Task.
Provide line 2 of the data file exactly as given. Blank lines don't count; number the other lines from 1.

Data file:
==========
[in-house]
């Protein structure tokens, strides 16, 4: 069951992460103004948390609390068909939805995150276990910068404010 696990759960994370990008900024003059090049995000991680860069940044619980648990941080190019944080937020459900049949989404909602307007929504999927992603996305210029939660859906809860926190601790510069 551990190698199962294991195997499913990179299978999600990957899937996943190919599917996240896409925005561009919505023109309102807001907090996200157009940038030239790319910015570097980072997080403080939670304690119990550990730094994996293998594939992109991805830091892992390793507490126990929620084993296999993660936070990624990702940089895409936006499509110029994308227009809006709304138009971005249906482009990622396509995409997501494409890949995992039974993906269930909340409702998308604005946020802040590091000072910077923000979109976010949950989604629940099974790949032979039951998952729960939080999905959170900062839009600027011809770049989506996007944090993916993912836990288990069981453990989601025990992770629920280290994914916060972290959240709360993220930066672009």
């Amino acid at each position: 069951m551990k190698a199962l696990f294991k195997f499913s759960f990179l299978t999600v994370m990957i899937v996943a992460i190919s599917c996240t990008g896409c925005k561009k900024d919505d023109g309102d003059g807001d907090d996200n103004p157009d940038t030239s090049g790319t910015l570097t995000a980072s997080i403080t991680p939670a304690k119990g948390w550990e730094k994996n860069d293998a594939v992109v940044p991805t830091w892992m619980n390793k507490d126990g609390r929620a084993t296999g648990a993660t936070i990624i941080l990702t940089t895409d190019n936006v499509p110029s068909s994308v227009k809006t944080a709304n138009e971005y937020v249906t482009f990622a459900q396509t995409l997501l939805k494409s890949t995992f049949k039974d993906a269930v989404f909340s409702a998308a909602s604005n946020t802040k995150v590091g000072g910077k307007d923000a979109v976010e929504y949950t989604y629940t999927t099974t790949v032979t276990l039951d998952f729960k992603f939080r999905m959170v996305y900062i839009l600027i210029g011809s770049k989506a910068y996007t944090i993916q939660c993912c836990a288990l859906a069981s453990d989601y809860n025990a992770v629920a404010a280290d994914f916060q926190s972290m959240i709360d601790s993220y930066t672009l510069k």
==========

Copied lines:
């Protein structure tokens, strides 16, 4: 069951992460103004948390609390068909939805995150276990910068404010 696990759960994370990008900024003059090049995000991680860069940044619980648990941080190019944080937020459900049949989404909602307007929504999927992603996305210029939660859906809860926190601790510069 551990190698199962294991195997499913990179299978999600990957899937996943190919599917996240896409925005561009919505023109309102807001907090996200157009940038030239790319910015570097980072997080403080939670304690119990550990730094994996293998594939992109991805830091892992390793507490126990929620084993296999993660936070990624990702940089895409936006499509110029994308227009809006709304138009971005249906482009990622396509995409997501494409890949995992039974993906269930909340409702998308604005946020802040590091000072910077923000979109976010949950989604629940099974790949032979039951998952729960939080999905959170900062839009600027011809770049989506996007944090993916993912836990288990069981453990989601025990992770629920280290994914916060972290959240709360993220930066672009």